Lewis Eden, Ordinand at Cranmer Hall
During the summer of 2019, I was able to visit the Diocese of Kapsabet in Kenya, as part of preparing for Anglican ministry at Cranmer Hall, St John’s College, Durham. During this placement I was able to explore different parts of the massive parish in which I was placed, containing around 12 churches and a missionary area. The parish priest had many jobs that he would not have been able to do on his own, therefore it is good that there are many lay readers within the parish.
I was able to explore different parts of the massive parish in which I was placed, containing around 12 churches and a missionary area.
Whilst out there I got to experience what it is like to be both a parish priest in Kenya and a theological student as well, as I went to St Paul’s Theological College twice a week. Both of these experiences were really useful, as I was able to make comparisons between how parishes work in the UK and Kenya, and how theological training is led at Cranmer Hall and at St Paul’s. Fundamentally, there are a lot of differences between what is required and done in the UK and in Kenya – these differences make it very interesting.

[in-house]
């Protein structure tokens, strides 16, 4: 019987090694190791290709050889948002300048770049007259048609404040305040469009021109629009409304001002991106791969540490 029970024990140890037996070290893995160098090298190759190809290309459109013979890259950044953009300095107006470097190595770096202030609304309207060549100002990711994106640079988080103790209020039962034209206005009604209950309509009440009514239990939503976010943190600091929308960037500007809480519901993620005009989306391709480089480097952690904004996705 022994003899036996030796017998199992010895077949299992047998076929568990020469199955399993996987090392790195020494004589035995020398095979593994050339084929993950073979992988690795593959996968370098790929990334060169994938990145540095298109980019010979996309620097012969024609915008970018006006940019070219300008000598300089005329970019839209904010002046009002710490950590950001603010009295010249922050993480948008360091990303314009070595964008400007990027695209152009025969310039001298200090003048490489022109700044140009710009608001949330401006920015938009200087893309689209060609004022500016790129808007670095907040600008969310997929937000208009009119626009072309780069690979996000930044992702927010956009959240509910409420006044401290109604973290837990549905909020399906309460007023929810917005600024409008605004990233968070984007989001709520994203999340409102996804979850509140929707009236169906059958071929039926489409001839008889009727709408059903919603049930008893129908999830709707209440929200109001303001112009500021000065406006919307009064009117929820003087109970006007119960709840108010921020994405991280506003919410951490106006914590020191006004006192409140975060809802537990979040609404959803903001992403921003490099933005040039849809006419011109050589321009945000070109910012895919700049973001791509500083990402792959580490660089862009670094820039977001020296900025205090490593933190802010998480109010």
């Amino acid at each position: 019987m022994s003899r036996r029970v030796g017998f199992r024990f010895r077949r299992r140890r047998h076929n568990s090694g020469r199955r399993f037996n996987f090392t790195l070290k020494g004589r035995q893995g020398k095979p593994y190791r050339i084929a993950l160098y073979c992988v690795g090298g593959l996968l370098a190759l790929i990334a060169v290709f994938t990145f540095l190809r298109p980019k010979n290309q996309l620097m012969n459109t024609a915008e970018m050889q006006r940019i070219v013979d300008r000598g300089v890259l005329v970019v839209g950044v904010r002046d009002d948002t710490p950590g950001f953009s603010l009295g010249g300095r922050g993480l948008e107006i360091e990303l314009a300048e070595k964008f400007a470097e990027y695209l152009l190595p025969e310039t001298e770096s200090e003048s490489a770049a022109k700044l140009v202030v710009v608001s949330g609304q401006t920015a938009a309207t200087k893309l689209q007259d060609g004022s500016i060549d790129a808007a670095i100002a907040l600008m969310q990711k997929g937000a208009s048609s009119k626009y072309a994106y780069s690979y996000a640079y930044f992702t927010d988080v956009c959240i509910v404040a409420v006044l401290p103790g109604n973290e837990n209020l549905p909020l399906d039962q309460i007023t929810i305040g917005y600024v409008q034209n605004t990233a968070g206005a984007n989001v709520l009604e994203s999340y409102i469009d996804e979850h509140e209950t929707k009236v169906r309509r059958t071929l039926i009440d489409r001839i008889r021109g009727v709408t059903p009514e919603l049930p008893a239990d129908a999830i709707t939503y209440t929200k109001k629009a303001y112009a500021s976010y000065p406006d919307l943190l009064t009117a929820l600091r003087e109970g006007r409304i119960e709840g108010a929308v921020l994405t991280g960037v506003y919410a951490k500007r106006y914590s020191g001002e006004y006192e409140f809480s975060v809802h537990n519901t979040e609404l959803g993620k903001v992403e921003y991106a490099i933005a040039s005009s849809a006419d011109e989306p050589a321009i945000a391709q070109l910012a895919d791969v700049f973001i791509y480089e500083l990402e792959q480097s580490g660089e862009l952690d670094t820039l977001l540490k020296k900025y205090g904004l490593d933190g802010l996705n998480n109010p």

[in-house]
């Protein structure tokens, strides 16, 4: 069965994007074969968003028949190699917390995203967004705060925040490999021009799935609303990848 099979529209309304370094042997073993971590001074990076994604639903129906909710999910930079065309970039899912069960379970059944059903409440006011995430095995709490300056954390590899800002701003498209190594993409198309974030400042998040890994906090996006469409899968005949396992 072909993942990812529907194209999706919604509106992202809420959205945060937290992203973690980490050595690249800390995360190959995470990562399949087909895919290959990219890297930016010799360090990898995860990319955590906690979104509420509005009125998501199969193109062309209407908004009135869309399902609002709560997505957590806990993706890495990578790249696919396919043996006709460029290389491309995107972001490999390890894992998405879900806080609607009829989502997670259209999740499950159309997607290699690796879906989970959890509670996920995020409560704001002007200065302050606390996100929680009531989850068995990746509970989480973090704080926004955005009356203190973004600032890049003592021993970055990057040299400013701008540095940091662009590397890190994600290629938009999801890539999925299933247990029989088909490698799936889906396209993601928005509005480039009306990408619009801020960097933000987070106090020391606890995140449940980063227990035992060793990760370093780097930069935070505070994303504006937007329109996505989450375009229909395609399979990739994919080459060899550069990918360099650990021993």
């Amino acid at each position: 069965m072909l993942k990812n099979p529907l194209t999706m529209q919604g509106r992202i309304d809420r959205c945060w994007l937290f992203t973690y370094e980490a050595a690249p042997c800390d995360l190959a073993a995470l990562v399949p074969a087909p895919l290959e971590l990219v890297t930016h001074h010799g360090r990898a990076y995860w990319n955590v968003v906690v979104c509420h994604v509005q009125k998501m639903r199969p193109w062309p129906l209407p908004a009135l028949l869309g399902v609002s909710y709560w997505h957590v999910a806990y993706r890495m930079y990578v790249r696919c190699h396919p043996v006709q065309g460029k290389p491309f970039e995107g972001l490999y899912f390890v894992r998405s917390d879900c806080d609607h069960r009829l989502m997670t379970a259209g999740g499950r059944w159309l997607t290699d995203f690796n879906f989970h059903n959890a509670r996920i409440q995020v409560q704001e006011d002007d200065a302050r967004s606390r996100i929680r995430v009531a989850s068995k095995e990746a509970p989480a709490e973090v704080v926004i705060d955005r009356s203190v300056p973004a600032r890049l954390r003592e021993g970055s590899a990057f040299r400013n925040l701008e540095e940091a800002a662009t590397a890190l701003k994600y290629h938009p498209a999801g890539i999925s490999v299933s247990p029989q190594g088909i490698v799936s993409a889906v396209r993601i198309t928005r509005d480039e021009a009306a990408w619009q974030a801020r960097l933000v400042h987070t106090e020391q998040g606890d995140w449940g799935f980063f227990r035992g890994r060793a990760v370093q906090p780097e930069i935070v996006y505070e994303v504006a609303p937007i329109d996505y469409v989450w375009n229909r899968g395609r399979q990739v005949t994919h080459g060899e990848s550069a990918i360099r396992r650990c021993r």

One of the differences between our two countries is the way that we give gifts and the reasons why we give them. Whilst in Kenya, I received many gifts, a mixture of packable things and things that were alive, like chickens. I was given these gifts as a token of the community’s appreciation of the fact that I went out and stayed with them for a month. But also, because they wanted to say thank you for opening and sharing the word of God with them and for being a willing person – I did seriously consider trying to take the chickens back, allowing them to roam free on Linton Lawn!
Fundamentally, although I was given a variety of different gifts, I able to explore what ministry is like and the pastoral aspects of it, to experience another culture, which helped with my preaching skills (I preached for four Sundays in a row, that was either a blessing or a curse). I was challenged on the things I take for granted, like clean running water and on-demand utilities. We had continuous rolling blackouts and were reliant on gas bottles to cook and on the availability of men and women to do every job around the home (there were definitely gender stereotypes of home roles). I was challenged on what I believe regarding this, but it wasn’t my place to speak into those situations.
I able to explore what ministry is like and the pastoral aspects of it, to experience another culture, which helped with my preaching skills
Overall, this was a worthwhile experience that I will no doubt keep reflecting upon for years to come. I would thoroughly recommend this to anyone who is training for ministry. This would not have been possible without funding from St John’s College.
Photographs by Lewis Eden